To approximate risk-free rate of returns, highly rated government issued securities are not the only reference, and other alternatives may be considered on prevailing facts and circumstances of each case, for instance interbank rates, interest rate swap rates or repurchase agreements of highly rated government issued securities.
The risk-free rate of return may be relevant, for example, as a component in calculating a risk- adjusted rate of return on an investment or as the return allocable to an investor who has provided funding but has not assumed any of the risks related to the funding.
As stated in paragraph 6.61, “where a party providing funding exercises control over the financial risk associated with the provision of funding, without the assumption of, including the control over, any other specific risk, it could generally only expect a risk-adjusted rate of return on its funding.” (See paragraphs 1.85 and 1.103).
Therefore, in determining the risk-adjusted rate, it is important to identify and differentiate the financial risk which is assumed by the funder in carrying on its financing activity, and the operational risk that is assumed by the funded party and is connected to the use of the funds, e.g. for developing an intangible asset. Guidance on the relationship between risk assumption in relation to the provision of funding and the operational activities for which the funds are used is given in paragraphs 6.60 – 6.64.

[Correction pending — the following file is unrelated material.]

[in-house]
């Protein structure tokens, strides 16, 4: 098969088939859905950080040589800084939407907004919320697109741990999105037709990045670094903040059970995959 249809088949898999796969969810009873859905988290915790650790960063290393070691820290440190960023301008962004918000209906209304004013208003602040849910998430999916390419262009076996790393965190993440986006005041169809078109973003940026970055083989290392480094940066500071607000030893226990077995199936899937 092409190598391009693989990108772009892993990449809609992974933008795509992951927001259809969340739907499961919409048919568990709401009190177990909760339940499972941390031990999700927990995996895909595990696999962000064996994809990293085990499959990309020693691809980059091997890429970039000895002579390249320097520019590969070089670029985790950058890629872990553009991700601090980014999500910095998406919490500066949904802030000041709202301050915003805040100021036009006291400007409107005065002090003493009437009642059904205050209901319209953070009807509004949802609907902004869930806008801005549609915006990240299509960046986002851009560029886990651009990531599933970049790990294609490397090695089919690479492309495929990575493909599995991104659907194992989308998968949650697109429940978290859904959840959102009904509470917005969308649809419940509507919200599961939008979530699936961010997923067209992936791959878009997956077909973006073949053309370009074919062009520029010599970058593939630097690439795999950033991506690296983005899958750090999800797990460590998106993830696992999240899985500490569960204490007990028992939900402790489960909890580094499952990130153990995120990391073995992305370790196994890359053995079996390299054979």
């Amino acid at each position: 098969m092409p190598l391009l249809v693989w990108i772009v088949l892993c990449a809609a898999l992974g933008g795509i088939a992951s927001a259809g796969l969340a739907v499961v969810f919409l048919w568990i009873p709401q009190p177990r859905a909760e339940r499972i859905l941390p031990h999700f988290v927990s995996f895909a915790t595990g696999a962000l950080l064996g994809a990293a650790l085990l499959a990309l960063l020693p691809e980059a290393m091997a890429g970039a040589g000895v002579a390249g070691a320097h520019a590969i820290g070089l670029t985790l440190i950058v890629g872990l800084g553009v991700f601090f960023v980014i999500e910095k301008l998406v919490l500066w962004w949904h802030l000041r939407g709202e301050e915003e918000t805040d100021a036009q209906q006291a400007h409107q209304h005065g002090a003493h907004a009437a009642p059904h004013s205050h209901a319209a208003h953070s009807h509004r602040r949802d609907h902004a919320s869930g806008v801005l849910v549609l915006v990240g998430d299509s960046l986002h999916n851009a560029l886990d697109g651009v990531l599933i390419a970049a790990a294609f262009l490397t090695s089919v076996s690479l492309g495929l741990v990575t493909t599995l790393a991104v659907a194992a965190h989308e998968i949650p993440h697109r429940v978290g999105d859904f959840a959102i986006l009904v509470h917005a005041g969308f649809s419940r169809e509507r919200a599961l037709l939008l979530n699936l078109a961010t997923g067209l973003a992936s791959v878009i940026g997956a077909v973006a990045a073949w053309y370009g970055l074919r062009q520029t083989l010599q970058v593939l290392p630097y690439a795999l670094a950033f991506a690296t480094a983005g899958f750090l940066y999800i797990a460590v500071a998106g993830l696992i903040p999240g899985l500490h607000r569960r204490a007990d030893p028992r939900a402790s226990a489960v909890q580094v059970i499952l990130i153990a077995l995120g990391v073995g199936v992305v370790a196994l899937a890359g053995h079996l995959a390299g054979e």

For instance, consider a situation where Company F advances a loan to an associated enterprise, Company D, which undertakes the development of an intangible. Consider further that under the guidance in this chapter it is determined that Company F controls and consequently is allocated the financial risk associated with funding the development of the intangible, including the potential risk of Company D failing to develop the intangible and therefore being unable to repay the loan. However, Company F does not assume the risk of developing the intangible, which is entirely assumed by Company D under the accurate delineation of the actual transaction. Accordingly, in the event that the ex post results derived from the exploitation of the developed intangible were higher (or lower) than the results calculated on an ex ante basis, Company F would not be entitled to that difference but to a risk-adjusted rate of return as described in this section.
In general, the expected risk-adjusted rate of return on a funding transaction can be considered to have two components, i.e. the risk-free rate and a premium reflecting the risks assumed by the funder.
When the funder is assuming the financial risk under the guidance in this chapter and is therefore exposed to the potential playing out of that risk, it will encounter the upside and downside consequences of that risk outcome. Therefore, the assumption of that risk will warrant an expected remuneration higher than a risk-free rate of return.